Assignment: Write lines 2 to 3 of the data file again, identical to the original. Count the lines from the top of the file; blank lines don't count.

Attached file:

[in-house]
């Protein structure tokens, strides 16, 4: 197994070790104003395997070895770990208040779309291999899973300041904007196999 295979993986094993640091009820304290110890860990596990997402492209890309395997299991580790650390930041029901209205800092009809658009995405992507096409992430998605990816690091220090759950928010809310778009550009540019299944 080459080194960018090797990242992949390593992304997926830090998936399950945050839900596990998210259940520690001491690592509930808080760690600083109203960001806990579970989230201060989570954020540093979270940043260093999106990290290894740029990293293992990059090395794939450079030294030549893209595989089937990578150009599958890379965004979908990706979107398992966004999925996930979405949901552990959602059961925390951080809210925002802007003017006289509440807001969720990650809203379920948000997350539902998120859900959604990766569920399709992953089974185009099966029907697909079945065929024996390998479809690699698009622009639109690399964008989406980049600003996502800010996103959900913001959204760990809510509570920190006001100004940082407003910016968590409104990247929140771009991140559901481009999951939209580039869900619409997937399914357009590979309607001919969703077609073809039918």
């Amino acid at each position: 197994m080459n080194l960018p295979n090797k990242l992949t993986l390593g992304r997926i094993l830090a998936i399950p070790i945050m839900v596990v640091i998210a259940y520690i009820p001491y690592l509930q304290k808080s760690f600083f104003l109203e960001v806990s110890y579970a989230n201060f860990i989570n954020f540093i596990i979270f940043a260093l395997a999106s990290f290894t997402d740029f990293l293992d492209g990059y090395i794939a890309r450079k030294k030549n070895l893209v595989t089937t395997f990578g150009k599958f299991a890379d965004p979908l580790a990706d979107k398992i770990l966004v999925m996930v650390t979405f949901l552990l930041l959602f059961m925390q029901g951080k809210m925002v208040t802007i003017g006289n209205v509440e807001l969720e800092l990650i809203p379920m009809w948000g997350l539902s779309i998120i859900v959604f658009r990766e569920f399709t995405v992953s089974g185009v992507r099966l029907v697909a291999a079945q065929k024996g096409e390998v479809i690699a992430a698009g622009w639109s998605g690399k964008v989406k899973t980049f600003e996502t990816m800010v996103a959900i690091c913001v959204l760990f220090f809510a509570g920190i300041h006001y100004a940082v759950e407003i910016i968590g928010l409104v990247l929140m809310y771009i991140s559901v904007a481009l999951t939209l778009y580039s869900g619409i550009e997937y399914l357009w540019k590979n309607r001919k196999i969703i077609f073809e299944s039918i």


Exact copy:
């Protein structure tokens, strides 16, 4: 197994070790104003395997070895770990208040779309291999899973300041904007196999 295979993986094993640091009820304290110890860990596990997402492209890309395997299991580790650390930041029901209205800092009809658009995405992507096409992430998605990816690091220090759950928010809310778009550009540019299944 080459080194960018090797990242992949390593992304997926830090998936399950945050839900596990998210259940520690001491690592509930808080760690600083109203960001806990579970989230201060989570954020540093979270940043260093999106990290290894740029990293293992990059090395794939450079030294030549893209595989089937990578150009599958890379965004979908990706979107398992966004999925996930979405949901552990959602059961925390951080809210925002802007003017006289509440807001969720990650809203379920948000997350539902998120859900959604990766569920399709992953089974185009099966029907697909079945065929024996390998479809690699698009622009639109690399964008989406980049600003996502800010996103959900913001959204760990809510509570920190006001100004940082407003910016968590409104990247929140771009991140559901481009999951939209580039869900619409997937399914357009590979309607001919969703077609073809039918």
């Amino acid at each position: 197994m080459n080194l960018p295979n090797k990242l992949t993986l390593g992304r997926i094993l830090a998936i399950p070790i945050m839900v596990v640091i998210a259940y520690i009820p001491y690592l509930q304290k808080s760690f600083f104003l109203e960001v806990s110890y579970a989230n201060f860990i989570n954020f540093i596990i979270f940043a260093l395997a999106s990290f290894t997402d740029f990293l293992d492209g990059y090395i794939a890309r450079k030294k030549n070895l893209v595989t089937t395997f990578g150009k599958f299991a890379d965004p979908l580790a990706d979107k398992i770990l966004v999925m996930v650390t979405f949901l552990l930041l959602f059961m925390q029901g951080k809210m925002v208040t802007i003017g006289n209205v509440e807001l969720e800092l990650i809203p379920m009809w948000g997350l539902s779309i998120i859900v959604f658009r990766e569920f399709t995405v992953s089974g185009v992507r099966l029907v697909a291999a079945q065929k024996g096409e390998v479809i690699a992430a698009g622009w639109s998605g690399k964008v989406k899973t980049f600003e996502t990816m800010v996103a959900i690091c913001v959204l760990f220090f809510a509570g920190i300041h006001y100004a940082v759950e407003i910016i968590g928010l409104v990247l929140m809310y771009i991140s559901v904007a481009l999951t939209l778009y580039s869900g619409i550009e997937y399914l357009w540019k590979n309607r001919k196999i969703i077609f073809e299944s039918i």